Kali’s Story: An Orphaned Polar Bear Rescue

Kali’s Story: An Orphaned Polar Bear Rescue, written by Jennifer Keats Curtis with photography by John Gomes, is a nominee for the 2015-16 South Carolina Picture Book Award.

Kali’s Story presents young readers with the tale of Kali (pronounced Cully), a young polar bear rescued after the death of his mother. This informative picture book takes readers through Kali’s namesake village, to the Alaska Zoo that served as his foster home, and finally to the Buffalo Zoo (where it appears he remains today with his companion Luna).

Readers young and old will be charmed by Kali and his adventures with eating, playing, practicing his hunting skills, and even napping. They may even relate Kali’s development to their own. (How is a growing polar bear different from or similar to a growing human?)

This book is great for read-alouds, and each page will produce “Awwws” from the audience. It’s also a great addition to animal studies and a good springboard for discussions on polar bear habitats and how to preserve them.

Further reading at the back of the book provides information on things like adaptations for life in the arctic, “Polar Bear Math,” and life cycle.


1 Zany Zoo

1 Zany Zoo, written by Lori Degman and illustrated by Colin Jack, was nominated for the 2012-13 South Carolina Picture Book Award.

The best part about 1 Zany Zoo has to be the illustrations. Colin Jack’s exciting pictures bring to mind Disney favorites, most especially the Banks’ children’s journey into the magical paintings in Mary Poppins. Children will enjoy counting the different animals in this book as well as looking for the mischievous fox that has stolen the zookeeper’s keys. (He appears in every panel–in some form or fashion.)

Any young reader getting ready to visit the zoo should definitely check out this charming book. It would be fun to hear what they think zoo animals do while no one is watching!

Belly Up

Belly Up by Stuart Gibbs is a nominee for the 2012-2013 South Carolina Children’s Book Award and takes place at a zoo/theme park called FunJungle in central Texas.  Now, at first glance, this theme park is the ultimate vacation destination.  Really cool animals, Disney-esque merchandising, and loads of family fun.  But something isn’t quite right at this attraction, and our main character is about to find himself in his own kind of zoo…one that could endanger his very life.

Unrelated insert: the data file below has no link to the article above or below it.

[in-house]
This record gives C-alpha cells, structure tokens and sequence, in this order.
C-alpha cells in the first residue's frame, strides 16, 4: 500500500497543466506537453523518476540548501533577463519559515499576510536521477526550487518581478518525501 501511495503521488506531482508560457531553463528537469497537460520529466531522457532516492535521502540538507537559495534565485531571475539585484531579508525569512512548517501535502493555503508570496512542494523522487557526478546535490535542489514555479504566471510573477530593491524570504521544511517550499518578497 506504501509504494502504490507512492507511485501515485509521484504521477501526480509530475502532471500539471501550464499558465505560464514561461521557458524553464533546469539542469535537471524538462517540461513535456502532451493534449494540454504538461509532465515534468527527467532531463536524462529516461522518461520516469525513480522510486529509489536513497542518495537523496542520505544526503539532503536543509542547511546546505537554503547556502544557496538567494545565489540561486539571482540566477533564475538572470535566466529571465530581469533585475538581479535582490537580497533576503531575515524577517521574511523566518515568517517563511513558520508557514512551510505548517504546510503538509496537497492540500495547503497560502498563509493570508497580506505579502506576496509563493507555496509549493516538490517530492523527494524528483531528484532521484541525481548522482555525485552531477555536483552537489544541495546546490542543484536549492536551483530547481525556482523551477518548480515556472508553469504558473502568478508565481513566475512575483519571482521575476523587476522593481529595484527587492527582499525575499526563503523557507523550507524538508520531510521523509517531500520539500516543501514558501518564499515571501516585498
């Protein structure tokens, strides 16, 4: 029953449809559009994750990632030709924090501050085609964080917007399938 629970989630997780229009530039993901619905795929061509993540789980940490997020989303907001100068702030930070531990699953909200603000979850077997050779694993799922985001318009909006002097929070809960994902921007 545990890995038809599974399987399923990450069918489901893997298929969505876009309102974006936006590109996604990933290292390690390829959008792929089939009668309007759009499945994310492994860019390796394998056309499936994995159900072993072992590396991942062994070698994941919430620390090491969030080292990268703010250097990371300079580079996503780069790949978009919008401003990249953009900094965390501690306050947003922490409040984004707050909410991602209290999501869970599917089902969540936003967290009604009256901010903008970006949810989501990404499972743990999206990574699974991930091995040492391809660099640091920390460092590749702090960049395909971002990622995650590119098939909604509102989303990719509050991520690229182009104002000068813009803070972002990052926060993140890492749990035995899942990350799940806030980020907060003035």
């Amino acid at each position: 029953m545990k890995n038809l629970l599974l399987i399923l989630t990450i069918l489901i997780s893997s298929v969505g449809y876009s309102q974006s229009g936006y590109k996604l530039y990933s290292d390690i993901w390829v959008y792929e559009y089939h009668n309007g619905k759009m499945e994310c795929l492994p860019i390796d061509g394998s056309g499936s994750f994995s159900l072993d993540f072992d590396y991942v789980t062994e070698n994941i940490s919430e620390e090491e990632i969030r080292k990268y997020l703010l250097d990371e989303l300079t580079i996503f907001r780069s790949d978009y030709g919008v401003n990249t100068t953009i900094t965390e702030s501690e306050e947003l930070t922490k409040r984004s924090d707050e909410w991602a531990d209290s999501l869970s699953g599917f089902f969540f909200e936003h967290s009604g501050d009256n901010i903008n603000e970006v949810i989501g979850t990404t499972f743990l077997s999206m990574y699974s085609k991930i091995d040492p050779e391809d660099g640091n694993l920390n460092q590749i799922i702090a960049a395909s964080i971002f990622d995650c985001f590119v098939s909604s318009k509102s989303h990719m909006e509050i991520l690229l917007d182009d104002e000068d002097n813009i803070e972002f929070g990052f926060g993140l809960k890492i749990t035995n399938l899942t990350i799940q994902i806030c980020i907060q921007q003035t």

Teddy Fitzroy, a kid who spent his first ten years in the Congo, basically lives at FunJungle…which isn’t nearly as fun as it sounds.  His mom works with the primates there, and his dad is a wildlife photographer.  While they’re busy with their jobs, Teddy spends his days wandering around the park…and getting up to a little trouble (like arming chimpanzees with water balloons).

When Henry the Hippo–FunJungle’s star attraction, mascot, and all-around bad-tempered animal–ends up “belly up,” Teddy is immediately suspicious.  He smells something rotten…and it’s more than a dead hippo.  Teddy begins investigating the death on his own, and he quickly discovers that more is going on at FunJungle that he ever realized.  With the help of the zoo owner’s daughter, Summer, Teddy learns that lots of people wanted Henry dead, and whoever killed Henry may now have a new target…Teddy.

Teddy’s been asking lots of questions, and he may be getting too close to the truth for comfort, so someone is doing everything they can to shut him up.  Teddy is scared, but he’s also determined to uncover the truth about what happened to Henry the Hippo…and several other animals that have died under mysterious circumstances.  He doesn’t know who he can trust, but he does know that it’s up to him to uncover the truth before anyone else–animal or human–is harmed.  Can Teddy discover who’s behind the mayhem at FunJungle, or will he be the next one to go “belly up?”  Read Belly Up by Stuart Gibbs to solve the mystery!

Belly Up is a fun, quick read for any reader who enjoys mysteries or stories involving animals.  While reading, I learned a lot of interesting facts about zoo animals that I’d never known before, and I think my students will find these facts as fascinating as I did.  I think it would be awesome to combine this book with the ever-present animal research projects that my fourth grade students do each year.  Many animals are mentioned in this book–some I’d never heard of–so it would be really cool to have students research each animal that was mentioned.  It would make the book come even more alive for young readers.

The mystery in Belly Up kept me guessing the entire way through.  Just like Teddy, I didn’t know which characters could be trusted, and the outcome of the book was a complete surprise to me.  The ending of the book, in particular, was filled with twists and turns that most readers will not see coming.  I love it when that happens.  Predictable stories tend to be boring and lose my interest fast.  That didn’t happen with Belly Up.

I’ll be recommending this book to all of my third-fifth grade students, and I think this book would be a great addition to middle school libraries as well.  If you’d like more information about this book and others by Stuart Gibbs, visit http://stuartgibbs.com/.